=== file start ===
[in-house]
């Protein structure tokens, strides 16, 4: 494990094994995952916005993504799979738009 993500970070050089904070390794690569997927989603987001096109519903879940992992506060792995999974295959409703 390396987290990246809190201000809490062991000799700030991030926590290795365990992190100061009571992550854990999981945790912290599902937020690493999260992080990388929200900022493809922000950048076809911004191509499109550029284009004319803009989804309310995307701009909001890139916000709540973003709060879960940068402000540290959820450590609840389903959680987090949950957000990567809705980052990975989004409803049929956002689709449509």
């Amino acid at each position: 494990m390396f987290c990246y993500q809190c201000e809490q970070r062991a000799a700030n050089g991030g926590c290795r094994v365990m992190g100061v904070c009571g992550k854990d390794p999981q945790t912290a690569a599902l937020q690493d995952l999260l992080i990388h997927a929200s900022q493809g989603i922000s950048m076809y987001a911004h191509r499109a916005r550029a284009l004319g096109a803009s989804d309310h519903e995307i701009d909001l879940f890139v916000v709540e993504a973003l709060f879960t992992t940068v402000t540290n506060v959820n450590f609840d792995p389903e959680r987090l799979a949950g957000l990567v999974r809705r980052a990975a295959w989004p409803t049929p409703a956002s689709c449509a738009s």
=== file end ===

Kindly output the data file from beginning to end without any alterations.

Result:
[in-house]
């Protein structure tokens, strides 16, 4: 494990094994995952916005993504799979738009 993500970070050089904070390794690569997927989603987001096109519903879940992992506060792995999974295959409703 390396987290990246809190201000809490062991000799700030991030926590290795365990992190100061009571992550854990999981945790912290599902937020690493999260992080990388929200900022493809922000950048076809911004191509499109550029284009004319803009989804309310995307701009909001890139916000709540973003709060879960940068402000540290959820450590609840389903959680987090949950957000990567809705980052990975989004409803049929956002689709449509």
């Amino acid at each position: 494990m390396f987290c990246y993500q809190c201000e809490q970070r062991a000799a700030n050089g991030g926590c290795r094994v365990m992190g100061v904070c009571g992550k854990d390794p999981q945790t912290a690569a599902l937020q690493d995952l999260l992080i990388h997927a929200s900022q493809g989603i922000s950048m076809y987001a911004h191509r499109a916005r550029a284009l004319g096109a803009s989804d309310h519903e995307i701009d909001l879940f890139v916000v709540e993504a973003l709060f879960t992992t940068v402000t540290n506060v959820n450590f609840d792995p389903e959680r987090l799979a949950g957000l990567v999974r809705r980052a990975a295959w989004p409803t049929p409703a956002s689709c449509a738009s």